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What Are the Consequences of a Speeding Violation in Illinois?

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Plainfield traffic violation attorney speeding ticket Generally, we like to drive to our daily destinations as fast as we can, and sometimes, there are reasons we need to be quick. Unfortunately, exceeding the posted speed limit can result in a driver being pulled over and issued a speeding ticket.

Speeding is a traffic violation that can have serious consequences. According to the Illinois State Police, 32 percent of all fatal car accidents are caused by drivers disobeying the speed limits. In some cases, speeding violations occur because of driver ignorance, but in others, drivers may violate speed limits because of the lack of proper signage on the road. Drivers should be sure to understand the traffic laws in Illinois and the potential penalties for a violation.

How Fast Should I Be Driving?

Each type of road has a maximum speed limit under Illinois law. If there are no speed limit signs present, drivers are responsible for knowing the proper speed based on the type of road and the conditions they encounter. The speed limits for different kinds of roads in Illinois include:

  • 65 miles per hour on interstate highways and some four-lane highways outside urban areas
  • 55 miles per hour on other highways outside urban areas
  • 30 miles per hour on urban roads
  • 15 miles per hour in urban alleys

These speed limits should be followed at all times. In addition, there are some exceptions that can change the legal speed limits, including:

  • Construction zones: Illinois law says that motorists should reduce their speed and change lanes to provide safety for workers. At some construction sites, signs are posted stating the consequences of hitting a worker to remind drivers to reduce their speed.
  • Emergency vehicles: When a driver is approaching an emergency vehicle, they are required to reduce their speed and change lanes to accommodate the vehicle. If there is an ambulance approaching, drivers should pull over to the right lane to give the ambulance as much room as possible.
  • School zones: While the speed limit in residential areas is typically 35 miles per hour, during the hours of 7 a.m. and 4 p.m. on weekdays, drivers are required to drive 20 miles per hour in a school zone. They must also yield to children who are crossing the road.
  • Funeral processions: Motorists must yield to cars in a funeral procession and must never drive between the cars marked as part of a procession. Cars will have an orange sticker in their windshield with their emergency blinkers lit so other motorists will know they are part of the procession.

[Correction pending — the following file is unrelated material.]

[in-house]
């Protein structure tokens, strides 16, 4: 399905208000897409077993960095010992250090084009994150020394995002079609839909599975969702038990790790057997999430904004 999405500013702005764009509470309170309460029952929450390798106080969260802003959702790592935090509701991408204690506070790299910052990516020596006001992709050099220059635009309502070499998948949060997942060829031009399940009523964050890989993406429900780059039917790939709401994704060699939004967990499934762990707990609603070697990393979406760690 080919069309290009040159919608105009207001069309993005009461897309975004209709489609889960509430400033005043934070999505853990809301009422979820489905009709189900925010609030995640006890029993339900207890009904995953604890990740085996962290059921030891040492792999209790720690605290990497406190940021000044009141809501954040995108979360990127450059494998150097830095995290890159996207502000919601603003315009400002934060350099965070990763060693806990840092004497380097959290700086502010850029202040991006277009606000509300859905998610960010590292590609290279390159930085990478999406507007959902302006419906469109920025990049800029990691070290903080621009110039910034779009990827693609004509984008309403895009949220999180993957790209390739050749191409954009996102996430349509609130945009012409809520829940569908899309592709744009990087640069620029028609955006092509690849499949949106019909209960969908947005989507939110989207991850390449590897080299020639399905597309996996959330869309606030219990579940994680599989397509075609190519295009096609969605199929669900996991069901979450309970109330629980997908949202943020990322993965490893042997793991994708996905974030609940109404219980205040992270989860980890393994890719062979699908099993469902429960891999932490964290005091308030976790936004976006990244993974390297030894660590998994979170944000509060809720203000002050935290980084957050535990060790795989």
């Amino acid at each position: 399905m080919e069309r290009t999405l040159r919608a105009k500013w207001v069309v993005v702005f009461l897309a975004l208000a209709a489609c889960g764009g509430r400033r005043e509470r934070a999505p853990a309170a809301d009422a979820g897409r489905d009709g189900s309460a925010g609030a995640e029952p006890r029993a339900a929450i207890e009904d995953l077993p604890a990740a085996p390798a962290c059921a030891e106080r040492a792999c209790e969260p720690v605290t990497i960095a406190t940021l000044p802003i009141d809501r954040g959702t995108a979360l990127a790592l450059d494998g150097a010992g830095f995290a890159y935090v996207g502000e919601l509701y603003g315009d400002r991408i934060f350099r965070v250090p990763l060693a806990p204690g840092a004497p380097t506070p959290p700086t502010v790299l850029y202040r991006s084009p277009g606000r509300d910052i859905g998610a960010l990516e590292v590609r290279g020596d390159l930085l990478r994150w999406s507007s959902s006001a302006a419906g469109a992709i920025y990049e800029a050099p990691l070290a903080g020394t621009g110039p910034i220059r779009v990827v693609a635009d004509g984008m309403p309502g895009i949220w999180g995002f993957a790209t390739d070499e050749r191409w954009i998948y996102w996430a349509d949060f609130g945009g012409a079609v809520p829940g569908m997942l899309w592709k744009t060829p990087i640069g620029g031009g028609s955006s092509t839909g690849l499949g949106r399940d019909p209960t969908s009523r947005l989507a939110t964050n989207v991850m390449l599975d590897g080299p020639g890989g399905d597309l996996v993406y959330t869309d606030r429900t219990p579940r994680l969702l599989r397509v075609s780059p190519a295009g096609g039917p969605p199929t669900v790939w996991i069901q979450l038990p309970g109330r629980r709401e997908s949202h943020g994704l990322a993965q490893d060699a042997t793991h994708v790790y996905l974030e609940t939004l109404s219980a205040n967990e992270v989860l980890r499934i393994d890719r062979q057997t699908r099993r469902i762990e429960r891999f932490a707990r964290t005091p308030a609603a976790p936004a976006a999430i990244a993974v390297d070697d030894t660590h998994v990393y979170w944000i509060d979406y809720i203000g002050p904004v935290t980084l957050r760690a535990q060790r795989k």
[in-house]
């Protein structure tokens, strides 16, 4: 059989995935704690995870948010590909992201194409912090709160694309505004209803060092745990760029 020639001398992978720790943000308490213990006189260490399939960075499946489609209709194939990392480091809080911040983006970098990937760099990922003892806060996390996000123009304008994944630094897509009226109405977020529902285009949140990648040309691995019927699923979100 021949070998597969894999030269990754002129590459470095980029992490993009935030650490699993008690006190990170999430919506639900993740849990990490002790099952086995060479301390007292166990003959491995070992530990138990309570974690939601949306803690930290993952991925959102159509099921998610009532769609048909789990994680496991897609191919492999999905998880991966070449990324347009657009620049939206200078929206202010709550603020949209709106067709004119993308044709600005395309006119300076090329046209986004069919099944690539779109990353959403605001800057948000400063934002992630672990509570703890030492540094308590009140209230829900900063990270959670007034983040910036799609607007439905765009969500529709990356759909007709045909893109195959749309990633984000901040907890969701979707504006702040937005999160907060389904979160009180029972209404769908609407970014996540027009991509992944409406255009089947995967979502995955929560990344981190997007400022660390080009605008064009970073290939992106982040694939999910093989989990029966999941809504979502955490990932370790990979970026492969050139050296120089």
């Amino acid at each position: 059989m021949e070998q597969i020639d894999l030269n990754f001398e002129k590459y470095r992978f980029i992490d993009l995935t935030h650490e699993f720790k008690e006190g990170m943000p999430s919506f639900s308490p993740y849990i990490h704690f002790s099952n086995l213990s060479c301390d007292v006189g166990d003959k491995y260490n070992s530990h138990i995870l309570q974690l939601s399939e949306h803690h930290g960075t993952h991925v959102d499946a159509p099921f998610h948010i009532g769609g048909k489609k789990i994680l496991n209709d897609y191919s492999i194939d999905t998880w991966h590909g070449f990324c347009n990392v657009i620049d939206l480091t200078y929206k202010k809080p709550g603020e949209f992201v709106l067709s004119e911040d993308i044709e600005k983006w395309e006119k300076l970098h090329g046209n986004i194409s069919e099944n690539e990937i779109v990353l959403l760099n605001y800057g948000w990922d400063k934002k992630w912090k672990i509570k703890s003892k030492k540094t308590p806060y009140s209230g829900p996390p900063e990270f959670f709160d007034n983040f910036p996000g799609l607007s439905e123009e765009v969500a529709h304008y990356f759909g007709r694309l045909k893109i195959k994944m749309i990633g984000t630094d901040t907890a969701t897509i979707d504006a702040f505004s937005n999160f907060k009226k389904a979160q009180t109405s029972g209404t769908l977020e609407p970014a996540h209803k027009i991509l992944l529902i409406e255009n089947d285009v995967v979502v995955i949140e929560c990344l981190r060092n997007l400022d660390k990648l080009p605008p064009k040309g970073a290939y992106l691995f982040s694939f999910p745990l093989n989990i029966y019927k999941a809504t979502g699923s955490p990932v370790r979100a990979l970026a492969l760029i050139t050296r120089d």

What Happens if I Am Pulled Over for Speeding?

Illinois police typically use a hand-held radar device for measuring the speed of motorists as they pass. If the speed measured exceeds the speed limit, an officer may pull the driver over and issue a ticket based on how fast the driver was traveling. Violations will typically result in fines, and multiple violations can result in the suspension of a person’s driver’s license. In some cases, a driver may face criminal charges and jail time if another person is injured or killed in a collision that was caused by speeding.

The consequences for a speeding violation in Illinois are:

  • 1-20 miles per hour over the speed limit is a $120 fine.
  • 21-25 miles per hour over the speed limit is a $140 fine.
  • 26-34 miles per hour over the speed limit is a Class B misdemeanor, which can be punished by up to six months in jail and a maximum fine of $1,500.
  • 35 miles per hour or more over the speed limit is a Class A misdemeanor, which can be punished by up to one year in jail and a maximum fine of $2,500.

Contact a Will County Traffic Violations Lawyer

Drivers can make mistakes, even when they are taking the proper steps to follow the rules of the road. If you are facing a traffic violation that affects your license and your ability to drive, a Joliet traffic ticket lawyer from Law Offices of Tedone and Morton, P.C. can examine your case and help you build a defense. For your free consultation, call our office at 815-666-1285.

Sources:

  • http://www.ilga.gov/legislation/ilcs/ilcs4.asp?DocName=062500050HCh
  • https://www.isp.state.il.us/traffic/speedlimitenf.cfm
  • https://www.drive-safely.net/illinois-speed-limit-laws
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